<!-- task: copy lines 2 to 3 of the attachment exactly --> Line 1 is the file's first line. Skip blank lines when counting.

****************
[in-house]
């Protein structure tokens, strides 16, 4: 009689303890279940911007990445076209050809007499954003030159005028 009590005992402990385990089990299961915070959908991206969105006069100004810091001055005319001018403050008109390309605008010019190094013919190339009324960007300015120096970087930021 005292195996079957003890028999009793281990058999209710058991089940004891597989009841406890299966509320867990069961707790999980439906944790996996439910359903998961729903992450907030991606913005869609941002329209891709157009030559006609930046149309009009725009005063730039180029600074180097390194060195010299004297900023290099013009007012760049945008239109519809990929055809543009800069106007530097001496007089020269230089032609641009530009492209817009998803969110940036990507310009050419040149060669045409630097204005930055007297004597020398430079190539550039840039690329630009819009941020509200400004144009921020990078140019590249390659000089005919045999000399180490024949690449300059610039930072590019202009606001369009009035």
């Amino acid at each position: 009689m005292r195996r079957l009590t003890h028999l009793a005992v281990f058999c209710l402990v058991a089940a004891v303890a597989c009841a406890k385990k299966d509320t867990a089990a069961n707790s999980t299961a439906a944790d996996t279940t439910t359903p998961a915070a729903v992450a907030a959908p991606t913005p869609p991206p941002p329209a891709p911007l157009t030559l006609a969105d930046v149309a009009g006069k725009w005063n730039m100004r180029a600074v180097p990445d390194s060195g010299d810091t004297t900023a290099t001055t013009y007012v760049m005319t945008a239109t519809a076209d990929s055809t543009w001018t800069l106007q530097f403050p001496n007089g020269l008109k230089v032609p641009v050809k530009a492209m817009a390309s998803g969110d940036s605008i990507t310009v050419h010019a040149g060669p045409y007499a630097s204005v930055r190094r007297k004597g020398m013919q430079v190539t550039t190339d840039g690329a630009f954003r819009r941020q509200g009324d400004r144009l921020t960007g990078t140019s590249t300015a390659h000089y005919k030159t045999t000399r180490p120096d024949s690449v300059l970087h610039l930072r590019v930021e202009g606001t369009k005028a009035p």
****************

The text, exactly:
């Protein structure tokens, strides 16, 4: 009689303890279940911007990445076209050809007499954003030159005028 009590005992402990385990089990299961915070959908991206969105006069100004810091001055005319001018403050008109390309605008010019190094013919190339009324960007300015120096970087930021 005292195996079957003890028999009793281990058999209710058991089940004891597989009841406890299966509320867990069961707790999980439906944790996996439910359903998961729903992450907030991606913005869609941002329209891709157009030559006609930046149309009009725009005063730039180029600074180097390194060195010299004297900023290099013009007012760049945008239109519809990929055809543009800069106007530097001496007089020269230089032609641009530009492209817009998803969110940036990507310009050419040149060669045409630097204005930055007297004597020398430079190539550039840039690329630009819009941020509200400004144009921020990078140019590249390659000089005919045999000399180490024949690449300059610039930072590019202009606001369009009035």
């Amino acid at each position: 009689m005292r195996r079957l009590t003890h028999l009793a005992v281990f058999c209710l402990v058991a089940a004891v303890a597989c009841a406890k385990k299966d509320t867990a089990a069961n707790s999980t299961a439906a944790d996996t279940t439910t359903p998961a915070a729903v992450a907030a959908p991606t913005p869609p991206p941002p329209a891709p911007l157009t030559l006609a969105d930046v149309a009009g006069k725009w005063n730039m100004r180029a600074v180097p990445d390194s060195g010299d810091t004297t900023a290099t001055t013009y007012v760049m005319t945008a239109t519809a076209d990929s055809t543009w001018t800069l106007q530097f403050p001496n007089g020269l008109k230089v032609p641009v050809k530009a492209m817009a390309s998803g969110d940036s605008i990507t310009v050419h010019a040149g060669p045409y007499a630097s204005v930055r190094r007297k004597g020398m013919q430079v190539t550039t190339d840039g690329a630009f954003r819009r941020q509200g009324d400004r144009l921020t960007g990078t140019s590249t300015a390659h000089y005919k030159t045999t000399r180490p120096d024949s690449v300059l970087h610039l930072r590019v930021e202009g606001t369009k005028a009035p």